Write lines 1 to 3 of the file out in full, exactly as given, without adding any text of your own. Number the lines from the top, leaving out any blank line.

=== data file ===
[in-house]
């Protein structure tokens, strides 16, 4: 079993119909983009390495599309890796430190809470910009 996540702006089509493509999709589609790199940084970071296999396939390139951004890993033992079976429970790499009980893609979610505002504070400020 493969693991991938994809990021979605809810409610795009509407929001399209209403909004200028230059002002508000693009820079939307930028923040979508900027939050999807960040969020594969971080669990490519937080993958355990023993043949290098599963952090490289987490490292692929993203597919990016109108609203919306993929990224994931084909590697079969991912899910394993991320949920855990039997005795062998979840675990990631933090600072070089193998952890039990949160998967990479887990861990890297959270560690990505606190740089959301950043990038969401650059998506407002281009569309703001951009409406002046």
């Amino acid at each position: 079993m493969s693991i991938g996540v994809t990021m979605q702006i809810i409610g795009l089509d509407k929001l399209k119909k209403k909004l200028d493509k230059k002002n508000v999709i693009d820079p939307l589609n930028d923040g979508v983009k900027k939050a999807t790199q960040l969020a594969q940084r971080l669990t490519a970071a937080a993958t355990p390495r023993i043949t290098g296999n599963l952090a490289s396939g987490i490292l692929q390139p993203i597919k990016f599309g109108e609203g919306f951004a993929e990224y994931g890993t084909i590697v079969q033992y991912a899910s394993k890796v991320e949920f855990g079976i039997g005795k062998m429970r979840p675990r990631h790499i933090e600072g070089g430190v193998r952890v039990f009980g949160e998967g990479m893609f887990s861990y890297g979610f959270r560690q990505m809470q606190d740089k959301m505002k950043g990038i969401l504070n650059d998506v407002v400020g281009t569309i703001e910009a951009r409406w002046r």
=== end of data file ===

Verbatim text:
[in-house]
């Protein structure tokens, strides 16, 4: 079993119909983009390495599309890796430190809470910009 996540702006089509493509999709589609790199940084970071296999396939390139951004890993033992079976429970790499009980893609979610505002504070400020 493969693991991938994809990021979605809810409610795009509407929001399209209403909004200028230059002002508000693009820079939307930028923040979508900027939050999807960040969020594969971080669990490519937080993958355990023993043949290098599963952090490289987490490292692929993203597919990016109108609203919306993929990224994931084909590697079969991912899910394993991320949920855990039997005795062998979840675990990631933090600072070089193998952890039990949160998967990479887990861990890297959270560690990505606190740089959301950043990038969401650059998506407002281009569309703001951009409406002046």
């Amino acid at each position: 079993m493969s693991i991938g996540v994809t990021m979605q702006i809810i409610g795009l089509d509407k929001l399209k119909k209403k909004l200028d493509k230059k002002n508000v999709i693009d820079p939307l589609n930028d923040g979508v983009k900027k939050a999807t790199q960040l969020a594969q940084r971080l669990t490519a970071a937080a993958t355990p390495r023993i043949t290098g296999n599963l952090a490289s396939g987490i490292l692929q390139p993203i597919k990016f599309g109108e609203g919306f951004a993929e990224y994931g890993t084909i590697v079969q033992y991912a899910s394993k890796v991320e949920f855990g079976i039997g005795k062998m429970r979840p675990r990631h790499i933090e600072g070089g430190v193998r952890v039990f009980g949160e998967g990479m893609f887990s861990y890297g979610f959270r560690q990505m809470q606190d740089k959301m505002k950043g990038i969401l504070n650059d998506v407002v400020g281009t569309i703001e910009a951009r409406w002046r």